ESA's Estrack tracking station control room at ESOC, the European Space Operations Centre, Darmstadt
Tracking network control room

Estrack Control Centre

ESOC's Estrack Control Centre operates the Agency's global ground station network, using a sophisticated remote control and automation system to reduce personnel costs and boost efficiency. A team of station operators are on shift 365 days per year, ensuring receipt of precious data from spacecraft operated by ESA and numerous partner agencies.

The team is responsible for minute-to-minute remote operation of ESA's Estrack ground station network; the core comprises 10 stations located in seven countries (additional stations are operated under service agreements by institutional and commercial partners).

The station operators' main duty is to interact with ESA and partner agency ground stations, ensuring that the station is configured correctly before each communication pass according to a tight schedule.

The ground stations allow science and housekeeping telemetry data to be collected, telecommands to be radioed up and radiometric data to be generated.

Flawless execution

ESTRACK - ESA tracking station network profile

It is therefore crucial that the remote monitoring and control of the station is performed flawlessly by the operators.

During critical operations such as the Launch and Early Orbit Phase (LEOP), manoeuvres, fly-bys, swing-bys and landings, the relevant ground station(s) involved is/are staffed, and the ECC itself is in full-time voice communications with the mission controllers in ESOC's Main Control Room (MCR).

At these times, ECC operators are directly managed by the Ground Operations Manager, who also occupies a console in the MCR as part of the Mission Control Team.

The Estrack core stations typically provide over 45,000 hours of tracking support to more than 20 missions each year, with an enviable 99% service availability rate. The acquisition of satellite signals is done on to-the-second timings, and any human mistake can potentially lead to the loss of telemetry or telecommand opportunity, or – in the worst case – loss of the entire visibility pass.

Activity in a typical month

In August 2011, the ECC Team controlled 1,884 ground station passes. With respect to the scheduled timeline:

  • 1,153 passes were nominal (61.2%)
  • 365 passes had operational contingencies requiring real time support (19.4%)
  • 352 passes had schedule contingencies requiring manual intervention (18.7%)
  • 3 passes were rescheduled to other terminals or spacecraft (0.2%)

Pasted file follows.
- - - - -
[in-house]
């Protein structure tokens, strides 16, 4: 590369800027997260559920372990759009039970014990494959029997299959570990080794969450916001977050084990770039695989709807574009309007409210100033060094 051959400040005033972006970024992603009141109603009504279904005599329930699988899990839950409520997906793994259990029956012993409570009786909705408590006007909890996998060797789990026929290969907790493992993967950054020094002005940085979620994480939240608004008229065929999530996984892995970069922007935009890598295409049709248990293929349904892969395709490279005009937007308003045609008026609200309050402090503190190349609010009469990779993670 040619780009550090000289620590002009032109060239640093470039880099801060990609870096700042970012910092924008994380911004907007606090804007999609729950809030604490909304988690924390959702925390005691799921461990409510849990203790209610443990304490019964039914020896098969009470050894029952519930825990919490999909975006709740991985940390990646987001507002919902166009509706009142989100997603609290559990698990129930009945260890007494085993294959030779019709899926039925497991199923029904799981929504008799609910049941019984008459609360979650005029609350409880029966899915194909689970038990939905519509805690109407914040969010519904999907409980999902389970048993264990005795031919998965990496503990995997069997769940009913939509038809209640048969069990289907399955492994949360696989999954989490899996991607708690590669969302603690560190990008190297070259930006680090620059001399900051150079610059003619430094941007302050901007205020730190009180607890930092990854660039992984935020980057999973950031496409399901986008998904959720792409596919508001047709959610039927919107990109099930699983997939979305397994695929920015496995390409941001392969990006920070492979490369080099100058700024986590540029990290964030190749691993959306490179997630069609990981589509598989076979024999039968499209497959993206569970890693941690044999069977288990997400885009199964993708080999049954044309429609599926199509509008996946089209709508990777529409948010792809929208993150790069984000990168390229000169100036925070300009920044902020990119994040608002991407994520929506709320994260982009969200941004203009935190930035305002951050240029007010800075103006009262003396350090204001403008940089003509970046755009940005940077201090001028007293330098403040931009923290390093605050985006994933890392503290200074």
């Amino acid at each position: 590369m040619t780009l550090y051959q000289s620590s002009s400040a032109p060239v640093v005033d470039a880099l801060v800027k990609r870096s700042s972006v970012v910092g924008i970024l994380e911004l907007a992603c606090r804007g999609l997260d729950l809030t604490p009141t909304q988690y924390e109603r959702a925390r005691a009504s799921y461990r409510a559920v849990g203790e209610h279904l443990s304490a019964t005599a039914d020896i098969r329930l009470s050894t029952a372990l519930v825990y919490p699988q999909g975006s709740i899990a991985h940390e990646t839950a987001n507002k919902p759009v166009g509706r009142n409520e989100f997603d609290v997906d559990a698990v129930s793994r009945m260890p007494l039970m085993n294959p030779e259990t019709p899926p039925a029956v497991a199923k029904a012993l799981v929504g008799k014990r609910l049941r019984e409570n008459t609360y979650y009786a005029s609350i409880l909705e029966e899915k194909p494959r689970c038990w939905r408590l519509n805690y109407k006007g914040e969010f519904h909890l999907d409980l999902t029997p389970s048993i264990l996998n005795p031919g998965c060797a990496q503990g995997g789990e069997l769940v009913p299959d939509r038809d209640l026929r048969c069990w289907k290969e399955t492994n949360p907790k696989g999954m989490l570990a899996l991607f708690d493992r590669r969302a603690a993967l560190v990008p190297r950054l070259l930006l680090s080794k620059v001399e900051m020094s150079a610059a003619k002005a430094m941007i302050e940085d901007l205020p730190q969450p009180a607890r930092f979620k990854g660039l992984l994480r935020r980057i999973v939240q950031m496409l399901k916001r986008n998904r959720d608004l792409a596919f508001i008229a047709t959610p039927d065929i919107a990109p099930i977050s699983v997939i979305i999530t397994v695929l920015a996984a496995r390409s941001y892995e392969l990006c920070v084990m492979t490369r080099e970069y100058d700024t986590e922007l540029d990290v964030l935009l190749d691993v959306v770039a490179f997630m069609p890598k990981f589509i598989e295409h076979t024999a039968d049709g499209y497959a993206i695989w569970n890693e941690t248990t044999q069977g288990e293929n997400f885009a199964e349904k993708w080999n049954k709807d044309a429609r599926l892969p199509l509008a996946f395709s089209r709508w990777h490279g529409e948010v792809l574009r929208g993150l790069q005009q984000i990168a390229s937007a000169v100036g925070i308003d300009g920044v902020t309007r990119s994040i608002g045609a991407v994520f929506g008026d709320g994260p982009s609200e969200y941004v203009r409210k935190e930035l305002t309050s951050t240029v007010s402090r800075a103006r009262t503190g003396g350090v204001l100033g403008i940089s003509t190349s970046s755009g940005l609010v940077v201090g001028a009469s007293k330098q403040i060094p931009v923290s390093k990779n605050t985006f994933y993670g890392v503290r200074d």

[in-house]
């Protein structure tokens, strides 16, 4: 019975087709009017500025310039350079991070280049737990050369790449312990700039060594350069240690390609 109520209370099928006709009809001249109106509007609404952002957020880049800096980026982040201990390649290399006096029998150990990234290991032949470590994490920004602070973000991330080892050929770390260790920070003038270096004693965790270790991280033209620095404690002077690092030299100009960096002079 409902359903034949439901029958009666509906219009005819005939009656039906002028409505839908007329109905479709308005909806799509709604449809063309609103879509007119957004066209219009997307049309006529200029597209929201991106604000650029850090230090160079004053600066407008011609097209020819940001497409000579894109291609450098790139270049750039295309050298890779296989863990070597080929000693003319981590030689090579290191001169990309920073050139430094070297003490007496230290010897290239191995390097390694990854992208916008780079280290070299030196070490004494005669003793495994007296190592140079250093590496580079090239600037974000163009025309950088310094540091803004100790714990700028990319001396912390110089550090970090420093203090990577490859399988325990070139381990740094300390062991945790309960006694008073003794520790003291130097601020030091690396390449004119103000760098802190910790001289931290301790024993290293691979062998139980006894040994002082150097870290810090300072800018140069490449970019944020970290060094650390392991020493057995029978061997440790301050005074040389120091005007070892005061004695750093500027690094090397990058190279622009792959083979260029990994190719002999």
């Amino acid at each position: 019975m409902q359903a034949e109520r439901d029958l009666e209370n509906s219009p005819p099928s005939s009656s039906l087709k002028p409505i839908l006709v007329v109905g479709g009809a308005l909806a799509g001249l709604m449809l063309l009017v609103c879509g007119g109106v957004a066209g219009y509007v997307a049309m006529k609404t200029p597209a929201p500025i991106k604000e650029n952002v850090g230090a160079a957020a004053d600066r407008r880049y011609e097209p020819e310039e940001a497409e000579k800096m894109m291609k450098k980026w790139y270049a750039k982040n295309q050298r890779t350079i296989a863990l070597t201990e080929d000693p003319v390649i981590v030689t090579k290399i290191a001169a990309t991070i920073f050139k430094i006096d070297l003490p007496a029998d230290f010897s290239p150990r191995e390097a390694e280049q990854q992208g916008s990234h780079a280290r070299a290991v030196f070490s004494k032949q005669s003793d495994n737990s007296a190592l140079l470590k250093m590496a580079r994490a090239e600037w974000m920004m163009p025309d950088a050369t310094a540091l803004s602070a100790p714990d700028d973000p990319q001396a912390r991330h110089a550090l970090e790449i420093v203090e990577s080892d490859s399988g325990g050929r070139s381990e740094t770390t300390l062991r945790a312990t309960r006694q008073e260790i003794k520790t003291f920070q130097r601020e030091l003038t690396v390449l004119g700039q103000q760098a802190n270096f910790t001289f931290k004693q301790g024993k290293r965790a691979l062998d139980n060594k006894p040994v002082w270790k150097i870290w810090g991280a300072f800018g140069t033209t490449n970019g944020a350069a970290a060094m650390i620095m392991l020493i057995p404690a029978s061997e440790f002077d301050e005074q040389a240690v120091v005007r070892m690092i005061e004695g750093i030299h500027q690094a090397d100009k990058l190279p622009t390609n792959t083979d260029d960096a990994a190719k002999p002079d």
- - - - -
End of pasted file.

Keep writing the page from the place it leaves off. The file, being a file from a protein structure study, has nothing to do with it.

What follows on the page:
• 1 pass was cancelled (0.1%)
  • 10 passes were added on mission request at last moment (0.5%)

Training, simulations

In addition to managing ongoing real-time mission support in the ECC, experts also provide training and simulations to other personnel operating individual spacecraft and preparing for upcoming manoeuvres or flight procedures.

Training includes specific elements of the ground segment, and includes various simulation campaigns for flight control teams. A mission-dedicated Simulations Officer conducts such simulations, for example, prior to launches.

In a simulation, the Simulations Officer and the (usually) newly composed Flight Control Team together go through operations of a particular spacecraft under nominal and non-nominal conditions during various mission phases. Team training is a key element of the pre-launch campaign.

Operations during critical post-launch mission phases are also preceded by a corresponding simulations campaign. A significant tool for this service is the mission-specific spacecraft simulator.

Backed up by a team of teams

ESA's Malargüe tracking station

The Estrack Control Centre and indeed all station activities are supported by a 'team of teams' working to manage, operate and maintain the ground station network together with all related ground facilities at ESOC.

These experts also work closely with international partners when Estrack support is provided to missions flown by other agencies

ESA is also deeply involved in setting European and international technical standards. Among other benefits, these allow, for example, ESA ground stations to track missions flown by other agencies – such as NASA or European national agencies – and vice versa. This is critical for fostering future cooperative missions at destinations such as the Moon or Mars. 

Contact

Manfred Lugert

ESA/ESOC Darmstadt, Germany

Tel: +49 (0) 6151-90-4110
Email: manfred.lugert@esa.int

Copyright 2000 - 2014 © European Space Agency. All rights reserved.